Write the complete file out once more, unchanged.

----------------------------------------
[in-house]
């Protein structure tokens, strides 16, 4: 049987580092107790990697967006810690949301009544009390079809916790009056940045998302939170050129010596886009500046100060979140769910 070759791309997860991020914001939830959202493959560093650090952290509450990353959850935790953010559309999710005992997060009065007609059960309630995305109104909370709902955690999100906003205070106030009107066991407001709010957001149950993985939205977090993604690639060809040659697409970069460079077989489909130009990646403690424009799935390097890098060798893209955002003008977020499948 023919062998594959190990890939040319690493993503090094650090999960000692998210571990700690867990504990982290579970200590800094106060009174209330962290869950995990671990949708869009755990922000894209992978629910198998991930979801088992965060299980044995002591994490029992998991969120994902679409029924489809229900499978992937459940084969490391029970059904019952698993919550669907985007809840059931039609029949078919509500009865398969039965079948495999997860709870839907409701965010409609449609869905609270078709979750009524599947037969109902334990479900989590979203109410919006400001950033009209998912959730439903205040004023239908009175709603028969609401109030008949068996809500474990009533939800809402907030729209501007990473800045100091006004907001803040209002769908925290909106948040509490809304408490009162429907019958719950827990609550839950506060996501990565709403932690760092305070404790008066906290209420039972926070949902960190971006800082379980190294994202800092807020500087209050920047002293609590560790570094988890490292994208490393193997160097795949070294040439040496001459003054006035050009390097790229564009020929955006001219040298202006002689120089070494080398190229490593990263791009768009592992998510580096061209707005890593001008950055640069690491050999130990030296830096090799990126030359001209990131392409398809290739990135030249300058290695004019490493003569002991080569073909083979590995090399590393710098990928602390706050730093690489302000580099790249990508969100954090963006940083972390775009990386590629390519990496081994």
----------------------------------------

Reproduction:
[in-house]
């Protein structure tokens, strides 16, 4: 049987580092107790990697967006810690949301009544009390079809916790009056940045998302939170050129010596886009500046100060979140769910 070759791309997860991020914001939830959202493959560093650090952290509450990353959850935790953010559309999710005992997060009065007609059960309630995305109104909370709902955690999100906003205070106030009107066991407001709010957001149950993985939205977090993604690639060809040659697409970069460079077989489909130009990646403690424009799935390097890098060798893209955002003008977020499948 023919062998594959190990890939040319690493993503090094650090999960000692998210571990700690867990504990982290579970200590800094106060009174209330962290869950995990671990949708869009755990922000894209992978629910198998991930979801088992965060299980044995002591994490029992998991969120994902679409029924489809229900499978992937459940084969490391029970059904019952698993919550669907985007809840059931039609029949078919509500009865398969039965079948495999997860709870839907409701965010409609449609869905609270078709979750009524599947037969109902334990479900989590979203109410919006400001950033009209998912959730439903205040004023239908009175709603028969609401109030008949068996809500474990009533939800809402907030729209501007990473800045100091006004907001803040209002769908925290909106948040509490809304408490009162429907019958719950827990609550839950506060996501990565709403932690760092305070404790008066906290209420039972926070949902960190971006800082379980190294994202800092807020500087209050920047002293609590560790570094988890490292994208490393193997160097795949070294040439040496001459003054006035050009390097790229564009020929955006001219040298202006002689120089070494080398190229490593990263791009768009592992998510580096061209707005890593001008950055640069690491050999130990030296830096090799990126030359001209990131392409398809290739990135030249300058290695004019490493003569002991080569073909083979590995090399590393710098990928602390706050730093690489302000580099790249990508969100954090963006940083972390775009990386590629390519990496081994």